That level of service extends to the wine menu too. It’s the brainchild of Dustin Wilson, former wine director of Eleven Madison Park, who has made the revolutionary choice of offering every non-sparkling wine in stock by the glass, so diners who may not want to splash out on a full bottle can still “splurge a little bit and have something really great,” he says. Wilson has found a balance between the old-world standards that a certain Goodman’s Bar customer will expect and the new-world stuff that he’s geeking out on right now. The mix reflects the desire to surprise as well as comfort. “We certainly have a customer who has been everywhere and seen everything, and has a developed palate and aesthetic,” Pask explains. “We want to show them what we can do, and perhaps even teach them something.”
Ten or 20 years ago, formality and quality went hand in hand, following each other around the top tier of the restaurant industry. But as tastes changed, some of the city’s best spots began to treat traditional fine dining like an unwelcome house guest. (Just look at the rise of David Chang, or natural wine, or $20 pizza.) The opening of a place like Goodman’s Bar—on the heels of so many nouveau-French spots, like Le Coucou and Frenchette—might mark a resurgence of the actually good (and fun) fancy restaurant, the sort of place that can hold its own against a downtown natural-wine bar and make stodgy hotel restaurants look like relics. Here, luxury is wielded with a discerning eye, not a spray gun. And the space, with its lacquered walls and vintage mirrors, makes you feel like you’re in on a chic new secret. “All the reference points we had in mind were elegant but timeless,” Pask says, “like those really discreet and in-the-know after-hours bars in Kyoto and Hong Kong.” Something familiar but new, to make you feel fancy and at home all at once.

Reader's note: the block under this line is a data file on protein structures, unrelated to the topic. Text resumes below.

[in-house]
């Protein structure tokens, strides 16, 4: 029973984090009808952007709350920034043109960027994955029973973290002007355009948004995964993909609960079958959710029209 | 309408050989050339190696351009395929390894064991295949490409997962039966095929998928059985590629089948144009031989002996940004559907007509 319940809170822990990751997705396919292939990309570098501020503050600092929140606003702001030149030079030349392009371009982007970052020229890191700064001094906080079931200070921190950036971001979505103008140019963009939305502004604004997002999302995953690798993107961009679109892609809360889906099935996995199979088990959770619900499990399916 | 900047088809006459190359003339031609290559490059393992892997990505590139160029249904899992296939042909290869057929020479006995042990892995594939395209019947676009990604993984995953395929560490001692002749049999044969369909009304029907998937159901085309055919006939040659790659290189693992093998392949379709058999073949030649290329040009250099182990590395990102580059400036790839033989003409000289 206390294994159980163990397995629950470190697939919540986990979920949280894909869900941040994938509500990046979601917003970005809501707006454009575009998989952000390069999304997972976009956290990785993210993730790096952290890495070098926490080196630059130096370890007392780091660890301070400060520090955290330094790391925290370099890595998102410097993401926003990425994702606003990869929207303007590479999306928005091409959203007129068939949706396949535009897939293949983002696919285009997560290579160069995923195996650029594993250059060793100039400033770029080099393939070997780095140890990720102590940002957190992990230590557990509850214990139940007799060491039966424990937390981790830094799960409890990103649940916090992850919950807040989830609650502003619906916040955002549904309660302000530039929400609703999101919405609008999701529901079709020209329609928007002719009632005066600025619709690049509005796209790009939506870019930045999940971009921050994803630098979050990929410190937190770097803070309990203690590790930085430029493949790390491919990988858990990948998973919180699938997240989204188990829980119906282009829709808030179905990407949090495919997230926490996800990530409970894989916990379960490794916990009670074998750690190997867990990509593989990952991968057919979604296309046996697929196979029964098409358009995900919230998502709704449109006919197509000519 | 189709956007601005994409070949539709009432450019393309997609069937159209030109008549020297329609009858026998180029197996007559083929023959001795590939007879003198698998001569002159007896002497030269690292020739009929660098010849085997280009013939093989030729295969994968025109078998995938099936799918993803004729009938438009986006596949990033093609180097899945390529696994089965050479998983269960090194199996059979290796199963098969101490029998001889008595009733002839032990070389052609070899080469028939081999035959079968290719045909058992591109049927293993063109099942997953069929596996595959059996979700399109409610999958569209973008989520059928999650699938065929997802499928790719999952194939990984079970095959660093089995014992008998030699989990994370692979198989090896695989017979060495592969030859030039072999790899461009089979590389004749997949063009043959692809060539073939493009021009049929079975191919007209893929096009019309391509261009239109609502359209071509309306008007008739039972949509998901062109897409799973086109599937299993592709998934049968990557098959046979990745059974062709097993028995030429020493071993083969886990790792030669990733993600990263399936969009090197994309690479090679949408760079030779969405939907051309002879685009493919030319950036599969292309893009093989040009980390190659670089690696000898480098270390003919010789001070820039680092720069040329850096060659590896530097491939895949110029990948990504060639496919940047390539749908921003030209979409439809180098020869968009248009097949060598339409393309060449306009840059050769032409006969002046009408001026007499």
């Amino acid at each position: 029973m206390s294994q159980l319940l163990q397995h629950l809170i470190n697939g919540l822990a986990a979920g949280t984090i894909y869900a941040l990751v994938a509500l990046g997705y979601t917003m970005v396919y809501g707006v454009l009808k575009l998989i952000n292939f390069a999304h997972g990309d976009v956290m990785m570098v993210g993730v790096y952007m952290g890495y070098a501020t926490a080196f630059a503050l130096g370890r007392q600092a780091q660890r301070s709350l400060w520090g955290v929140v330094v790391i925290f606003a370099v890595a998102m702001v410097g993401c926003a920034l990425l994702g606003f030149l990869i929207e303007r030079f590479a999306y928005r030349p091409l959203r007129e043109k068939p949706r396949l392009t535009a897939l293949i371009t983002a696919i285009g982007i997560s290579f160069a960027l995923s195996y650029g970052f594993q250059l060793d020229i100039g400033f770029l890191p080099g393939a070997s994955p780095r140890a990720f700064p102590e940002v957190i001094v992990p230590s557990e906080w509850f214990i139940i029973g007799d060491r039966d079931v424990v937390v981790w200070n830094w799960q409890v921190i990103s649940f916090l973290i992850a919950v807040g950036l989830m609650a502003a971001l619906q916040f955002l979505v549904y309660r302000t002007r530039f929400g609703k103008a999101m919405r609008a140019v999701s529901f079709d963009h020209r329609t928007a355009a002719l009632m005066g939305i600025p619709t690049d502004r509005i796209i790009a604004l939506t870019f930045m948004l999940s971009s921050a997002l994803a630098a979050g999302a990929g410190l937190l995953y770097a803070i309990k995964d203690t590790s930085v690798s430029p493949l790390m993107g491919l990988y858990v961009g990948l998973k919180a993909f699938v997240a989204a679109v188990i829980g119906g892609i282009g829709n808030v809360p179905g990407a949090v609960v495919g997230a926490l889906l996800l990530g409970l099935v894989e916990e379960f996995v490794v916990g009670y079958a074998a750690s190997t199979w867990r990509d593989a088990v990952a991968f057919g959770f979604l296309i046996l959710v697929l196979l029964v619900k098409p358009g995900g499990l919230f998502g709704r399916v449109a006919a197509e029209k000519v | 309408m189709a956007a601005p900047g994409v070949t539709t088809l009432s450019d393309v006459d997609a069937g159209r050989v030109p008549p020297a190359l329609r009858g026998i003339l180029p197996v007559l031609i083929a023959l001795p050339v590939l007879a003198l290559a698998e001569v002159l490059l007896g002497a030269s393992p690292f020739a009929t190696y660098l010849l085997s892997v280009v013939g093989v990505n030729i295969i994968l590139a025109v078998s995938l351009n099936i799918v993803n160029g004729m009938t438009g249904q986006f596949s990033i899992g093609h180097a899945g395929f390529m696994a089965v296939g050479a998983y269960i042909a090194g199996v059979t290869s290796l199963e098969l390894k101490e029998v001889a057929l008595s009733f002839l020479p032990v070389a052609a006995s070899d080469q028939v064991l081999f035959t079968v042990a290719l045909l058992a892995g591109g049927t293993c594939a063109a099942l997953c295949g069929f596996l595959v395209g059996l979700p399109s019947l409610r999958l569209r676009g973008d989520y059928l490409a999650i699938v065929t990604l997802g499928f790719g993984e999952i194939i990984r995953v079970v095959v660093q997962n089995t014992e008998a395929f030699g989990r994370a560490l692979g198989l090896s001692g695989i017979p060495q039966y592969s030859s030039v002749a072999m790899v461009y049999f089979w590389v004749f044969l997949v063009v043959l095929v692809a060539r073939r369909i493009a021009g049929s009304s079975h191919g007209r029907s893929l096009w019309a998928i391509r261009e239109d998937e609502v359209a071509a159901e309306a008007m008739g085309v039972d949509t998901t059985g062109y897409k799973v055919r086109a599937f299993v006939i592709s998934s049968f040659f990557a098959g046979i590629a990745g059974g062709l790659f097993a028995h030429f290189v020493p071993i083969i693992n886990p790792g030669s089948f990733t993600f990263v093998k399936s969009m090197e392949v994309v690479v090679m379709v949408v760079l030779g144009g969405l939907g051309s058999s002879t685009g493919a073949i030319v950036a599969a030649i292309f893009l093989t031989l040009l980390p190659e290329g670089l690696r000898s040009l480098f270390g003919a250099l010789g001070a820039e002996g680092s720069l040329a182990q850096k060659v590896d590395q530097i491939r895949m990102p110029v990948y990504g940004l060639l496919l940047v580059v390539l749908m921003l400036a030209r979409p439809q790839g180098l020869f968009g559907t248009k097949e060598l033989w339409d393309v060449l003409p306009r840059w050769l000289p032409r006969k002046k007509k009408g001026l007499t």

Manhattan Mid-Shopping Pit Stops
L'Avenue at Saks
If you’re looking for a lively scene for your next party—or you want to impress a particularly stylish date—L’Avenue, with its designer displays and ultra-flattering lighting, is your spot. The people-watching is almost as good as the food. Don’t miss the bar downstairs: It was charmingly outfitted by Philippe Starck to look like a Swiss chalet.
The Zodiac Room, Neiman Marcus
This restaurant, in the new Hudson Yards store, pays tribute to Helen Corbitt, a Texas cook hired at the very first Zodiac Room in Dallas in the 1950s. You can find some of Corbitt’s original recipes here—like popovers, chicken salad, and orange soufflé—as well as tables full of ladies who still, to this day, lunch. (Service ends at 5 p.m.)
Tucked into the second floor of the newest store, Wolf (one of seven food and beverage concepts here) is unassuming at first glance, or at least until you try renowned Seattle chef Ethan Stowell’s perfectly executed pastas. Cruise through the shoe department and stop in for a bowl of spaghetti with uni butter and a dainty plate of zeppole.